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I can’t speak for the vinyl set, but the two-CD album is a joy.

Music Review: ‘The Complete Tony Bennett/Bill Evans Recordings’ [40th Anniversary Edition]

Put two great artists in a recording studio and leave them to their own devices. If those artists are Tony Bennett and Bill Evans, you’re likely to come up with something special. At least that’s what you’d expect. While just how special the music from the duo’s 1975 and 1976 sessions which produced first The Tony Bennett/Bill Evans Album and then its sequel Together Again is debatable. There is no debate that the performances are exceptional, even, if at least for some listeners, they’re not quite what they expected – once again suffering the curse of great expectations.bennett and evans vinyl

Now comes the release on April 28 of a deluxe four-LP box set of The Complete Tony Bennett/Bill Evans Recordings, and it is something of a mixed blessing. The set includes both original albums plus two discs made up of bonus tracks and alternate takes, as well as what they call a “collectible 12X12 photograph” of the duo  and a 12-page booklet with liner notes by Will Friedwald. But since the music itself is already available on a 2009 two-disc CD, the audience for the new release would seem to be the audiophile with a jones for vinyl and the most devoted of Bennett, Evans fans, the kind of obsessive collectors who must have everything.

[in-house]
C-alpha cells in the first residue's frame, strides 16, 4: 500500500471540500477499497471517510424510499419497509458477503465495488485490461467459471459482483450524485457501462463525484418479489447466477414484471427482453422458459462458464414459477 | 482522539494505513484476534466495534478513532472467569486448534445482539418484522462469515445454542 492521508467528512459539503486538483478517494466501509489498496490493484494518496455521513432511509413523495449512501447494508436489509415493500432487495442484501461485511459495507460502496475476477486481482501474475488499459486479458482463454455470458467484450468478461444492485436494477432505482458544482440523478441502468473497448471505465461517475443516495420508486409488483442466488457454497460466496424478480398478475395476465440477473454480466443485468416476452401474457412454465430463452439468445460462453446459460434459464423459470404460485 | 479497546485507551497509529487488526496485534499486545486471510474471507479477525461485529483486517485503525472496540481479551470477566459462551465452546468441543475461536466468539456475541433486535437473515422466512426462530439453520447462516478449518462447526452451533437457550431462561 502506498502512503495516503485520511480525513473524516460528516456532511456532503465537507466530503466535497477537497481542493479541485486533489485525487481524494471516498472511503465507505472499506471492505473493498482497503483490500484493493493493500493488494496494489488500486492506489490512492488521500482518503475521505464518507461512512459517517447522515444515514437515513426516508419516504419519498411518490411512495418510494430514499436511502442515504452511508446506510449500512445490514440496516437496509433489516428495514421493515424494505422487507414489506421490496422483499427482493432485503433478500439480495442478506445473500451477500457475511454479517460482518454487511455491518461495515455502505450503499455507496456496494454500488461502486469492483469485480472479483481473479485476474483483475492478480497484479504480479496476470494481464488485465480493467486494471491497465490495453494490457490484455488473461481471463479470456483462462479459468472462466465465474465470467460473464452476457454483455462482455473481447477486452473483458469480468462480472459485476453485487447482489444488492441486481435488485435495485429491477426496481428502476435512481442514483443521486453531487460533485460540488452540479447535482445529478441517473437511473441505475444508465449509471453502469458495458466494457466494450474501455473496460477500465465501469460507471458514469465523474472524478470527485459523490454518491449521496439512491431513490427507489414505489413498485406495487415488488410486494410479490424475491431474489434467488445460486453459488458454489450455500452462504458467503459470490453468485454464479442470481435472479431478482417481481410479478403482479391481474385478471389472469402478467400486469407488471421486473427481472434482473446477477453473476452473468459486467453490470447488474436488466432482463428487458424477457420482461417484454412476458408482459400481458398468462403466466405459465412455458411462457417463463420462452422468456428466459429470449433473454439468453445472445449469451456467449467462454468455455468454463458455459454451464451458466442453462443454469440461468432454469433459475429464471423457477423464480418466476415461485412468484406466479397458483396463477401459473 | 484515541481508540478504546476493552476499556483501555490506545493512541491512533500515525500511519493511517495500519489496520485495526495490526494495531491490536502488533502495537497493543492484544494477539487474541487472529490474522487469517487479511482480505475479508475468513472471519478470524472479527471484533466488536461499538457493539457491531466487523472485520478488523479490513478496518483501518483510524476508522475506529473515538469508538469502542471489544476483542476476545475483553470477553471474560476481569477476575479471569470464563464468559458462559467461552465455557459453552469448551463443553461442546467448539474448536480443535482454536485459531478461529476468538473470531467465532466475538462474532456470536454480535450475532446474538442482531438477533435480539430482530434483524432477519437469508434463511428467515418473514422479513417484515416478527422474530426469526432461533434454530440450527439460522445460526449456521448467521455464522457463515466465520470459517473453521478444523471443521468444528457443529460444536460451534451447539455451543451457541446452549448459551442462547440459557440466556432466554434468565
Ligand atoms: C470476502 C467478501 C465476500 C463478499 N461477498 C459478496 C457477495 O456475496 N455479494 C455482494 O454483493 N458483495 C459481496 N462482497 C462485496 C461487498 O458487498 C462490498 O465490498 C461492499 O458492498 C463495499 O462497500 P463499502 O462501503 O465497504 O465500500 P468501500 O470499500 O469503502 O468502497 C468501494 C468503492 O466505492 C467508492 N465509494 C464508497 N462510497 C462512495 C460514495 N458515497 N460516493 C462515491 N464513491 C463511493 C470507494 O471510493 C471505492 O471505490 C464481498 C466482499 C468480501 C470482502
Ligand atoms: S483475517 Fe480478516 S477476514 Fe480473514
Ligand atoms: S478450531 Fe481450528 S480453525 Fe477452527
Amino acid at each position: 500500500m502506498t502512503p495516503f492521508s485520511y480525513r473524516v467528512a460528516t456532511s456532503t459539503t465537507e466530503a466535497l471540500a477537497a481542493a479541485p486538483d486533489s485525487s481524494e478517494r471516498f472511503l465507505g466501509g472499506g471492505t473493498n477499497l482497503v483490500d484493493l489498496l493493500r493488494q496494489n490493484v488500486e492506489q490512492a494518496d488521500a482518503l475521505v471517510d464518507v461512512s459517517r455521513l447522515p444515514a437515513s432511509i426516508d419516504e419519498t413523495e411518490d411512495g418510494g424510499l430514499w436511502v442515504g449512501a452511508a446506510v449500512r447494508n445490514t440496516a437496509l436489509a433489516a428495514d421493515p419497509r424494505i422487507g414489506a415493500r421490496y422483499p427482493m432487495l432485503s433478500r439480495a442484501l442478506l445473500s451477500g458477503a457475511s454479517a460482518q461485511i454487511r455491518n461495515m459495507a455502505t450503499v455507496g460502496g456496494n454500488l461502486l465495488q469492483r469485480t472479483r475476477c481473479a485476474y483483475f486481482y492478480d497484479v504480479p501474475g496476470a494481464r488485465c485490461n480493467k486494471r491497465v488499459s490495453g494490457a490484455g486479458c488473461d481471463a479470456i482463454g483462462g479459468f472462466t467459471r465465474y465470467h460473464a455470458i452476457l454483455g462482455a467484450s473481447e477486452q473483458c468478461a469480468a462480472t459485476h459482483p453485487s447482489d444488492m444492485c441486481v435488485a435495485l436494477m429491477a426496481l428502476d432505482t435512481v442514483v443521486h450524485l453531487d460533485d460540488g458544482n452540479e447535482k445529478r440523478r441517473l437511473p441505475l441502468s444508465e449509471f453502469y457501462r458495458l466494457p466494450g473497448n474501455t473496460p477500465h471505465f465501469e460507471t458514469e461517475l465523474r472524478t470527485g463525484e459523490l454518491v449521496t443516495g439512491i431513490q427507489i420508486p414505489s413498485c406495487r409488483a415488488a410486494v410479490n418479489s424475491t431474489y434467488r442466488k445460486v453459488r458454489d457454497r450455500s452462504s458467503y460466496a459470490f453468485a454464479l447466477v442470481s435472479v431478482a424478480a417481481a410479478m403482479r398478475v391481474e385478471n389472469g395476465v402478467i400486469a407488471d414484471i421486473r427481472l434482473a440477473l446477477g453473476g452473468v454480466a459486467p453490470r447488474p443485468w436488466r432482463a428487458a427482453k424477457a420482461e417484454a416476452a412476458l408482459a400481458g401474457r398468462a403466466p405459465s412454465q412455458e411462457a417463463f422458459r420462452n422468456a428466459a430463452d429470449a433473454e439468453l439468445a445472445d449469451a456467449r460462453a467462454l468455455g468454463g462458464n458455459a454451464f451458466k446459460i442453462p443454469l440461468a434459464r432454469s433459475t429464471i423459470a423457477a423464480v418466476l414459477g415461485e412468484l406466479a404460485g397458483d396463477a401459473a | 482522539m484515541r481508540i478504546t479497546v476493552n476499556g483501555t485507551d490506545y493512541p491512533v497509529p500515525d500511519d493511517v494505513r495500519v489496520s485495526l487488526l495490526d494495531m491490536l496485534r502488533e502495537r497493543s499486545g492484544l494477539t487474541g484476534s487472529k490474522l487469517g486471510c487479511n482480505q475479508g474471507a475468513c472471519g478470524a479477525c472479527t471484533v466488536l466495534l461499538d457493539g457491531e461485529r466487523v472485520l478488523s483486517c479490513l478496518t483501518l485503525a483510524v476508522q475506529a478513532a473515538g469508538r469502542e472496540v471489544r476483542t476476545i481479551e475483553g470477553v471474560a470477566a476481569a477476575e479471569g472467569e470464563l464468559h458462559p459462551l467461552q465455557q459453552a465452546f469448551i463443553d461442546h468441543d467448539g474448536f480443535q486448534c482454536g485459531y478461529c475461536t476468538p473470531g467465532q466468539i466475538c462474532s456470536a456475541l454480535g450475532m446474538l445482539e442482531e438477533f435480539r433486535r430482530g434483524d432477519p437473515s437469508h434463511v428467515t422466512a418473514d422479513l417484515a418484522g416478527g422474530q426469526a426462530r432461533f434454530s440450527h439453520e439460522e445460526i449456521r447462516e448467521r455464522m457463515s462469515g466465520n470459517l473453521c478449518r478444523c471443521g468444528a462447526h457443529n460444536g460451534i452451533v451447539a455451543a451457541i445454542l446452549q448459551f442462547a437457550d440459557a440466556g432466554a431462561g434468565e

Since I only had access to CD versions of the “Audio from the Forthcoming Vinyl Box Set,” which I presume is comparable to, if not actually the same as the 2009 release, I have no way of commenting on the sound quality of the new vinyl release. As far as the music itself, Evans can’t make a mediocre album, and Bennett in the Seventies is at his best, so put me in the great expectations met camp. Their alternate takes would have been gems for other artists. And it is interesting to hear and try to compare rejected takes with those used on the album. Bennett and Evans cd

The songs for the album were chosen on the spot. Bennett and Evans worked out the arrangements “semi-spontaneously.” There are a number of stalwarts from the Great American Songbook: tunes like “Young and Foolish,” which opens the first album, “My Foolish Heart,” “Make Someone Happy,” and “Days of Wine and Roses.” There are some less familiar pieces, songs like “When in Rome” and “You’re Nearer.” There is a version of the classic Evans instrumental, “Waltz for Debby” with lyrics by Gene Lees (although why you would want to burden that masterpiece with lyrics is beyond me).

I may not be able to speak for the vinyl set, but the two-CD album is a joy.

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